World Cup 2023: Most Expensive Spell in ODI World Cup History

Most Expensive Spell in ODI World Cup – The ODI World Cup stands as the most significant platform in a cricketer’s journey. Reaching and excelling in the World Cup demands immense effort. A few players manage to handle the pressure and succeed, while some struggle and falter. This piece also covers instances of bowlers having exceptionally tough days on the field.

In 2006, Mick Lewis of Australia faced a difficult situation as he conceded 113 runs without taking any wickets against South Africa. However, it’s important to note that this match was not a part of the World Cup. Let’s delve into the Most expensive spell in World Cup.

Also read, Highest Score in ODI World Cup History

ODI World Cup Most Expensive Spell

Most Expensive Spell in ODI World Cup

Here are the details on ODI World Cup Most Expensive Spell.

Rashid Khan vs England in World Cup 2019 – (110/0)

Currently, Rashid Khan stands as one of the finest bowlers in white-ball cricket across the globe. However, he’s faced both high and low moments in his career. One particular instance stands out – during the 2019 World Cup at Old Trafford, Rashid Khan found himself holding an unwanted record.

In a match against England, England’s team managed to score 397/6. Their captain, Eoin Morgan, delivered an outstanding performance by scoring 148 runs from 71 balls, hitting a record-breaking 17 sixes.

Unfortunately for Rashid Khan, he had a challenging game, bowling nine overs and conceding 110 runs without securing a wicket. As a result, Afghanistan’s final score was 247/8, leading to a defeat by a margin of 150 runs.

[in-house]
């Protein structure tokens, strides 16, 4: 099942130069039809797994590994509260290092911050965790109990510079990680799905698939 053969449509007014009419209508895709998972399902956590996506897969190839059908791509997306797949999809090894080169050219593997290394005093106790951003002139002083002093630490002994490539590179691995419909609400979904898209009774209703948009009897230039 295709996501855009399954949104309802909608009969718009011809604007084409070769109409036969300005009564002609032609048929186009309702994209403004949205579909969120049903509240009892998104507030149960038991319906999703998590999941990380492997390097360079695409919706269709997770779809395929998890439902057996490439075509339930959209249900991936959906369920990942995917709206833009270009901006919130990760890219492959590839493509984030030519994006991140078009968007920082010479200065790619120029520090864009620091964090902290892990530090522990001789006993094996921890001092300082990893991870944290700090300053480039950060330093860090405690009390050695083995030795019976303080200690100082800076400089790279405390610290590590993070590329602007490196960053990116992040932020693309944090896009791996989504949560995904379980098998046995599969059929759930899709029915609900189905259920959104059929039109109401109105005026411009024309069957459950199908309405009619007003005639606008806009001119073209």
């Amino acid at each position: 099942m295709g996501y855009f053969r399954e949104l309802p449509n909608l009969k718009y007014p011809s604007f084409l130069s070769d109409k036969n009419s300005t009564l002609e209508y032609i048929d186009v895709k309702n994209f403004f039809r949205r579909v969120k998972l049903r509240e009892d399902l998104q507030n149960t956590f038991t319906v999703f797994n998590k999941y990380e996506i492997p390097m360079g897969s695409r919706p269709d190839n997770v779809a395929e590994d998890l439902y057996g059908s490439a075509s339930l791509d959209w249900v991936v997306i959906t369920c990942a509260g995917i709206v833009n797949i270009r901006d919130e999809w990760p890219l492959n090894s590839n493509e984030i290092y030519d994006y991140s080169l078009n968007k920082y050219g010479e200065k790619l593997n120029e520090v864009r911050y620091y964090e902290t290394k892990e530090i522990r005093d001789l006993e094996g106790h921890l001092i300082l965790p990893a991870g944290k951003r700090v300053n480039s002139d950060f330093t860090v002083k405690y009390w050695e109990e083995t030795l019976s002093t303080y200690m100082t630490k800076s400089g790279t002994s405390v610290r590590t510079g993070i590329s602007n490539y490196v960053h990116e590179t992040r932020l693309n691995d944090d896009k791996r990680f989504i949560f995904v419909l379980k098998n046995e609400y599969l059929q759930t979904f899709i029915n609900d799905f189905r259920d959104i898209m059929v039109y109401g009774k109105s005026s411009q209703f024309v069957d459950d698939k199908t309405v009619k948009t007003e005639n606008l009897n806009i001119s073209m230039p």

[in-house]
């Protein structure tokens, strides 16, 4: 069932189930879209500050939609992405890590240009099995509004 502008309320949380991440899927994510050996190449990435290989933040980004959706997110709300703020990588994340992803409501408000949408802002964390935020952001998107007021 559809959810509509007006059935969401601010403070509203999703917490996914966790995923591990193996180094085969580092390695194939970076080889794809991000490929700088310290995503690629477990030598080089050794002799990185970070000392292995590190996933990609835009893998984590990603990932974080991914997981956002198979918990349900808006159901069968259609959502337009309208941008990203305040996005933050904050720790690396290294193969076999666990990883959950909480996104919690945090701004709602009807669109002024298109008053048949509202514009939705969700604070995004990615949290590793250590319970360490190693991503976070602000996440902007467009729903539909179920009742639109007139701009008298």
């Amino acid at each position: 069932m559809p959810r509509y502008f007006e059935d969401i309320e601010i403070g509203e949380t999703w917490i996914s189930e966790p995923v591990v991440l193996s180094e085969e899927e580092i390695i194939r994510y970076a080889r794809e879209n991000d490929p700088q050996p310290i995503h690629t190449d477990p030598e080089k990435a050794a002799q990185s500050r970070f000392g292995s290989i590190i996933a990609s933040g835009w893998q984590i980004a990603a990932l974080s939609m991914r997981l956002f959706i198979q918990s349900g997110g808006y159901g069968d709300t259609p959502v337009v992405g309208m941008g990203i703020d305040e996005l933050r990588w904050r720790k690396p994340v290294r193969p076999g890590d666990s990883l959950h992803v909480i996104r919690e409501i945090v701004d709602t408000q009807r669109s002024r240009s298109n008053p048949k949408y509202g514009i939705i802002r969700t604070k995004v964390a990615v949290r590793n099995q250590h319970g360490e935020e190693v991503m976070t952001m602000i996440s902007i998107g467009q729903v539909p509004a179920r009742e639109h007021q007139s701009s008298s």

Martin Snedden vs England in 1983 Cricket World Cup – (105/2)

Back in the 1983 World Cup in London, Martin Snedden marked a unique record as the initial bowler to concede more than 100 runs in a single ODI inning. During that time, a One Day International match consisted of 60 overs.

Specifically, in the match against England, Snedden’s spell lasted for 12 overs, resulting in him taking 2 wickets while conceding 105 runs.

England managed to score a total of 322/6 within the 60 overs. In response, New Zealand’s batting performance fell short, as they were dismissed for 216 runs, leading to a defeat with a significant margin of 106 runs.

Also read, Australia Highest Score in ODI World Cup History

Jason Holder vs South Africa in World Cup 2015 – (104/1)

AB de Villiers remains vivid, as he unleashed a striking performance by achieving the quickest 150 runs in One Day Internationals during the 2015 World Cup clash against West Indies in Sydney.

De Villiers managed to accumulate an impressive 162 runs from just 66 balls, including 17 fours and 8 sixes. This remarkable effort contributed to South Africa achieving the second-highest total in World Cup history, reaching 408/5.

During this memorable match, Jason Holder also etched his name, but for a different reason. His bowling performance turned out to be one of the most expensive spells, with him delivering two maiden overs yet conceding a total of 104 runs for just one wicket.